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Skiing the pipeline

The environmental risks of the proposed Northern Gateway Pipeline project are too large to be measured. Even by skiers.



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After departing Northern Escape, a threatened warm-up arrives to make the snow at nearby Shames My Mountain Co-op unskiable save on groomed runs. It's unfortunate we can't sample Shames' ample backcountry, possibly the greatest — and certainly snowiest with an average of 12-plus-metres annually — accessible from a ski area in North America. Back in the '70s, Shames recorded an astounding 24 metres of snow one year. On 11 February 1999 Terrace itself received a snowfall of 113 cm in 24 hours — just shy of the Canadian record (118 cm). The amount of precipitation and frequent temperature fluctuations are testament to the size and ferocity of Pacific winter storms that send mountainsides thundering into valleys and deliver unpredictable freshettes. Not a place for the faint of safety planning — or corner-cutting bottom-line concerns.

Beyond prodigious snows, Shames is also noteworthy for being rescued from closure by a hard-working, forward-thinking local co-op. It boasts a single, slow chair, one t-bar, and rudimentary everything, yet presents a model of sustainability, innovation and genuine community that reflects the northern ethos of pulling together. Liftie Kari Morgan, her smile a searchlight in the fog, is unperturbed by conditions, but when pressed for thoughts on Northern Gateway her silent reaction speaks volumes: radiant joy replaced by a look of abject sadness.

After a soggy few runs we retire to the bar to consider options: basically, what beer to drink and what to do before heading to Smithers to take the pulse there. The answer is a visit to Kitimat, ENG's proposed endpoint only an hour away.

With the exception of some difficult stream crossings, the pipelines will be buried a metre under the surface: a smaller-diameter pipe will transport highly toxic natural gas condensate from Kitimat east to Bruderheim; a larger pipeline will transport 525,000 barrels/day of tarry bitumen diluted with this condensate (together labelled the less noxious-sounding "dilbit") the other way. The project's massive footprint of access roads, powerlines, pump stations, and marine terminal alone will comprise measurable disruption to terrestrial ecosystems and wildlife corridors, but the most unjustifiable risks lie in crossing 1,564 watercourses in a mountainous region known for destructive flooding, landslides, avalanches and earthquakes. Almost 700 of these have been unidentified as fish-bearing, and lie in five major river drainages — North Saskatchewan, Athabaska, Peace, Fraser, and Skeena. Few B.C. schoolchildren need reminding of the importance of the salmon cycle that drives forest productivity through carbon and nitrogen cycling from aquatic (salmon) to terrestrial (everything that eats them or grows on nutrients released by their decomposition) ecosystems. A reminder, however, is apparently due those adults and politicians who've forgotten — and Albertans who have no clue — that as go the fish in B.C., so go the forests.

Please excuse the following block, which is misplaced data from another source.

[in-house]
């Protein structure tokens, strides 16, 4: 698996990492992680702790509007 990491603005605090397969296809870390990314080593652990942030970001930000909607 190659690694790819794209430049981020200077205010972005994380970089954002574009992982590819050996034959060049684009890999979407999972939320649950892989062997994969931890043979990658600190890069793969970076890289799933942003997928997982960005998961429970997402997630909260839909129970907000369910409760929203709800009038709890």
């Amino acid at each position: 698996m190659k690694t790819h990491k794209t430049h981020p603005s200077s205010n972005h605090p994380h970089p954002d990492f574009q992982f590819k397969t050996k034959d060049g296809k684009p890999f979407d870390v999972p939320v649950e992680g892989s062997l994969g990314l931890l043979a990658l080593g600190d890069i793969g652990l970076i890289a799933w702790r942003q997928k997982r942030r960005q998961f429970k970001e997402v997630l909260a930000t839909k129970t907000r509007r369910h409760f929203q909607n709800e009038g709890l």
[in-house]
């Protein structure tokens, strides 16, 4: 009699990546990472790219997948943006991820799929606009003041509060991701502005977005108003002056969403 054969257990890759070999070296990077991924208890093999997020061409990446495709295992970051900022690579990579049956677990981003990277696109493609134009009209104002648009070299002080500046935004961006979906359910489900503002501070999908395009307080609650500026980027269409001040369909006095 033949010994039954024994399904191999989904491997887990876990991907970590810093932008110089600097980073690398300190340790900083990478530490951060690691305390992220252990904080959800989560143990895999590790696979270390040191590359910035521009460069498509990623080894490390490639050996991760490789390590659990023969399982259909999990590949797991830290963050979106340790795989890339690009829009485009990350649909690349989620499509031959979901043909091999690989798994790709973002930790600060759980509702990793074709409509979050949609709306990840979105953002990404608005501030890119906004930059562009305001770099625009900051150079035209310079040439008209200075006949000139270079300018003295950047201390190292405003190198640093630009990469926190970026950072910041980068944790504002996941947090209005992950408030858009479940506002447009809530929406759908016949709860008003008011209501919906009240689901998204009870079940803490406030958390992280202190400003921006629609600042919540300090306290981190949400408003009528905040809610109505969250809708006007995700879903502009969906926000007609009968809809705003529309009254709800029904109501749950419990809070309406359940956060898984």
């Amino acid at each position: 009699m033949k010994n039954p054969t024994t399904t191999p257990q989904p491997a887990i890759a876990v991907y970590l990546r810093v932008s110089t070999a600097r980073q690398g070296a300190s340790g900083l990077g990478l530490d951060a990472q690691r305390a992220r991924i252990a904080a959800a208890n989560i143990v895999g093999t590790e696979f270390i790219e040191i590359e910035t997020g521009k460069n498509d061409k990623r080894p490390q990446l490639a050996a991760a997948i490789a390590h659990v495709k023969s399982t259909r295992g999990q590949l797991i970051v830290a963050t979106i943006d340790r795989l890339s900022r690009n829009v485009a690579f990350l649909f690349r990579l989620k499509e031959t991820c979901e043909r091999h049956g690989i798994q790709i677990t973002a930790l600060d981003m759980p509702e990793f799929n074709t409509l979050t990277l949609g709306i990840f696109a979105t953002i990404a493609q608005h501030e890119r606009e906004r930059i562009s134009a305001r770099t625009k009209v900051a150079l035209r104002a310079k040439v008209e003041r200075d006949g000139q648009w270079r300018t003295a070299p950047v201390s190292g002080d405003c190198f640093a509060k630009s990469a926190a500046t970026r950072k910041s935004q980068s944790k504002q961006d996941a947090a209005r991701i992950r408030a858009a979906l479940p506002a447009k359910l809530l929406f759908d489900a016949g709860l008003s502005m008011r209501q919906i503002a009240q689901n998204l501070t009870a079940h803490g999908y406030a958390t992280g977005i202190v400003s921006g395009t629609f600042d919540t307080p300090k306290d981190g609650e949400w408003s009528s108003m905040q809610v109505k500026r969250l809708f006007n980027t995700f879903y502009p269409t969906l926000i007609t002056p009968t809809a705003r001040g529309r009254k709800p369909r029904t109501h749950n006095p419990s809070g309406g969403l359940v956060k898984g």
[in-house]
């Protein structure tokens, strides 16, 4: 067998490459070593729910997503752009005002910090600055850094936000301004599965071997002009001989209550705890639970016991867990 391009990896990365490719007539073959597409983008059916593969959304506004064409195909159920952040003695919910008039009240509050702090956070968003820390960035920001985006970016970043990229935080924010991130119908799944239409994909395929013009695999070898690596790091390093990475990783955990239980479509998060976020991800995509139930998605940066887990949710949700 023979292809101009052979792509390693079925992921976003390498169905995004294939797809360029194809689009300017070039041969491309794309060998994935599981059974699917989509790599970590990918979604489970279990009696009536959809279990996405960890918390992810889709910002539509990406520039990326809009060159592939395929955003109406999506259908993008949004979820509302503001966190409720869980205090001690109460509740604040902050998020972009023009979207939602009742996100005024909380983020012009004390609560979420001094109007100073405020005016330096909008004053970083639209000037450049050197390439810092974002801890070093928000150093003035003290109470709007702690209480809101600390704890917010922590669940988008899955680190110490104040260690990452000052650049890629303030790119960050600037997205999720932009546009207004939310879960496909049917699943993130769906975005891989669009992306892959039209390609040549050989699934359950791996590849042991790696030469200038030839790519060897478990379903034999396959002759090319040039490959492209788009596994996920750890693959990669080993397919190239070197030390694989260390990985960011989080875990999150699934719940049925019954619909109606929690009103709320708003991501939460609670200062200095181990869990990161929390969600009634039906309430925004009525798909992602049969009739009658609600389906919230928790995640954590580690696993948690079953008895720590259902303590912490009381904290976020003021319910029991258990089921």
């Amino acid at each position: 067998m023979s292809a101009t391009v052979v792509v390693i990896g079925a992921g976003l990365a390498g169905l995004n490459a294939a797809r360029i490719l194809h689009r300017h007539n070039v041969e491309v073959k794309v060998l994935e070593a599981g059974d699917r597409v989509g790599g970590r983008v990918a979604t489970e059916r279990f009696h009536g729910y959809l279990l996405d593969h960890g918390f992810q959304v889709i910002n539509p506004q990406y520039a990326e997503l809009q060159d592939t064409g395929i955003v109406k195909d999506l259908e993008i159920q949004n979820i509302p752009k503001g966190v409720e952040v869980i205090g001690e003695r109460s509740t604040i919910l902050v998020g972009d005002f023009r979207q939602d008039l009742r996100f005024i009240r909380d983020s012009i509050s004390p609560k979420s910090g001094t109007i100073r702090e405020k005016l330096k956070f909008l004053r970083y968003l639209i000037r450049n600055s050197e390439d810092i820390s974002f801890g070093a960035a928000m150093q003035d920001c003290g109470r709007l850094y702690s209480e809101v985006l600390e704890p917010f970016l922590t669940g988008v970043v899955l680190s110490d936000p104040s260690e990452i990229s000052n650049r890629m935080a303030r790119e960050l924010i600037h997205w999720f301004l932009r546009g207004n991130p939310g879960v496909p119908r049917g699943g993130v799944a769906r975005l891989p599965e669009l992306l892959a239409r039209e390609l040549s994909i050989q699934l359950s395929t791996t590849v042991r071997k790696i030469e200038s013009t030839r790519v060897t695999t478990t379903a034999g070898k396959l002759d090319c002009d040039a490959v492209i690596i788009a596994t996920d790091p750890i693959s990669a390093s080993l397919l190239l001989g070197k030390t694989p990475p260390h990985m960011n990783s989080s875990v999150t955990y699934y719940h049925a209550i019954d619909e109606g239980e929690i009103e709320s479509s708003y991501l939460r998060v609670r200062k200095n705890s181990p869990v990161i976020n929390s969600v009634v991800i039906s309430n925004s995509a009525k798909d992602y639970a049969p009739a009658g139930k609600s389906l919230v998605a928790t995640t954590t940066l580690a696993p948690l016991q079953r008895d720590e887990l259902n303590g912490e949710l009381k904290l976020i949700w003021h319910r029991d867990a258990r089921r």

Given the pipeline industry's litany of failure and catastrophic spillage, mitigating the risk to watercourses that have critical economic, sustenance and ecological value is at best a Sisyphean task, and at worst irresponsible. "Everything turns on fish (in B.C)... they're at the hub of the wheel," says author Rob Brown in the just released film Casting a Voice.

Kitimat is a planned town used to large projects, but the construction currently underway there for smelter modernization and liquified natural gas plants boggle the mind; think mid-1800s gold-rush town replete with municipally sanctioned brothels (not joking). Meanwhile, Kitimat's checkered boom-and-bust history of callous environmental degradation is writ large. Once upon a time, the toxic plumes from the smokestacks of Alcan's aluminum smelter here completely denuded hillsides, and high rates of cancer plagued the community. The company knew but did nothing; ultimately it was a worker's union that forced scrubbers to be placed on the stacks.

In the old port area we pass the foundations of a long-abandoned Hudson Bay store. At a boat launch an older couple says hello to an otter that has popped out of the ocean. They lived here years ago and are on a nostalgic visit. No stranger to industry, the man had worked on a gas line for Methenex but pointedly questions the ENG plan. "There was a massive landslide on this side of Douglas Channel once," he explains, sweeping his arm ninety degrees to point across the water to tiny houses on the distant shore, "and it sent a tidal wave onto that native village... just think if there was a tanker out there at the time."